Bots and the 2016 election Despite what we now know about the Kremlin’s coordinated efforts on social media during the 2016 election, it’s still not hard to find digital traces—or even the actual profiles—of accounts spreading eggregious examples of misinformation. In the tweet below, for example, I included a screen shot of obviously pro-Trump bot accounts—which mysteriously stopped tweeting on Nov. 2nd 2016th—that I reverse engineered by identifying accounts that had pushed a well-documented lie about Trump being endorsed by the Pope.
On Monday (Oct. 30th), the first charges were filed in the Mueller investigation on potential connections between the Trump campaign and the Kremlin. It’s major political news, so I wanted to capture as much of the relevant tweets as I could. In this post, I’ve documented the step-by-step of how I went about collecting the data. 1. Install and load rtweet Although I expect to update rtweet on CRAN very soon, the code below assumes the installed version of rtweet is at least version '0.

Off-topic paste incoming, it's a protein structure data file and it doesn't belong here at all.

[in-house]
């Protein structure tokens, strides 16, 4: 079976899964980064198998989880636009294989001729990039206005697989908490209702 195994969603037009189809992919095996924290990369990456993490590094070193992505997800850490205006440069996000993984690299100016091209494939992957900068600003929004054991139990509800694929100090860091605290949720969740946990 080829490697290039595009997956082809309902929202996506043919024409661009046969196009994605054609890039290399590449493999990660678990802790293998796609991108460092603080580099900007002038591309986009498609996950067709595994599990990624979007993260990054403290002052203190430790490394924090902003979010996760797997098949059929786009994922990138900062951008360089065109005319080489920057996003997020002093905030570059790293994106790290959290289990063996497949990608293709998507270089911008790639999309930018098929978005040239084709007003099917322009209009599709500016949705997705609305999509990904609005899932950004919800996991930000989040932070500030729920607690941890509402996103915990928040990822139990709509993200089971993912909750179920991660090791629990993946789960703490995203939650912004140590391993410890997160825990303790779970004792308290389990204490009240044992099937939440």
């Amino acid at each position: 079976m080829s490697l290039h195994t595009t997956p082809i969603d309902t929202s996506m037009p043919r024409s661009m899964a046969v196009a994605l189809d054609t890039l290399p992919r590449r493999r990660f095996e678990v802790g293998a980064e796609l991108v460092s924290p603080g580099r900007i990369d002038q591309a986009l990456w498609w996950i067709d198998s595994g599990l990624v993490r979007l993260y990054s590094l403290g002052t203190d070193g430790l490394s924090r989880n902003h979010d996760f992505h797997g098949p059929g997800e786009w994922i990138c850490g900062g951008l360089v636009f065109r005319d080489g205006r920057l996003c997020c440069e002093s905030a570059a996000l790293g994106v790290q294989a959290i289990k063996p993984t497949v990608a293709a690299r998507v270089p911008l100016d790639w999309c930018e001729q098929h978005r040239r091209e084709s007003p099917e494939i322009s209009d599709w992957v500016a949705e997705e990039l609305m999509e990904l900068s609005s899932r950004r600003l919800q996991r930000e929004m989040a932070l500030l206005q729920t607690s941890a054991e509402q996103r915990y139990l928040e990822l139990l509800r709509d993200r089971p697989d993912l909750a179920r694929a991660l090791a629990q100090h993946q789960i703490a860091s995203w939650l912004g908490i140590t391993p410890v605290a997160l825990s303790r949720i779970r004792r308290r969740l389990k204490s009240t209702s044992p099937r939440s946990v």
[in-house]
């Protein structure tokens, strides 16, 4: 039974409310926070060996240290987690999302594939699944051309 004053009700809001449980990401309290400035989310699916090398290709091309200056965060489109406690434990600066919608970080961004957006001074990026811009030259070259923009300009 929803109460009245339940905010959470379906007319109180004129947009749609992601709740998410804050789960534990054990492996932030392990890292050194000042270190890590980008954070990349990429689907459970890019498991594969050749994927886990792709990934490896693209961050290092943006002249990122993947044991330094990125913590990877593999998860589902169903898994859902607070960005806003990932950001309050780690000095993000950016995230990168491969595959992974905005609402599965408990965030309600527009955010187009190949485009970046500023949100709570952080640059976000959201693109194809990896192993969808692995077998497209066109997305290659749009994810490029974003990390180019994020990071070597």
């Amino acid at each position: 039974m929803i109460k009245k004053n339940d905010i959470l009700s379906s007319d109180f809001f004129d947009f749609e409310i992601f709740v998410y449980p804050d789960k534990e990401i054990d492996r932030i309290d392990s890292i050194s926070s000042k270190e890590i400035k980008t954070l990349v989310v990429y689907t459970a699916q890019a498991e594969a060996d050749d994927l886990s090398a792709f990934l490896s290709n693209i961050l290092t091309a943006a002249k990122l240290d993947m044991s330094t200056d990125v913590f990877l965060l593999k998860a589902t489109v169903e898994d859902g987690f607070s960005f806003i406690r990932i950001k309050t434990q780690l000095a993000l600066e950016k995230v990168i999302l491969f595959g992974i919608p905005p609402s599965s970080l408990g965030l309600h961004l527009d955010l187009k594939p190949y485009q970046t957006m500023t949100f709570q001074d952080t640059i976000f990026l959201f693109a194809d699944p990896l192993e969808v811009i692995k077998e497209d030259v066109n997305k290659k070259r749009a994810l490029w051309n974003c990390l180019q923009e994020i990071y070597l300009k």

Twitter data gatekeeping Even before the unpresidented Twitter-centric 2016 U.S. election, researchers flocked to Twitter data (Lee, Yoon, Smith, Park, & Park, 2017; Peoples, Midway, Sackett, Lynch, & Cooney, 2016; Priem & Costello, 2010; Shuai, Pepe, & Bollen, 2012). Why? Well, aside from the obvious–that it’s an immensely popular social media platform–Twitter attracts scholarly attention because it makes a lot of its data freely available to the public via Application Program Interfaces (APIs).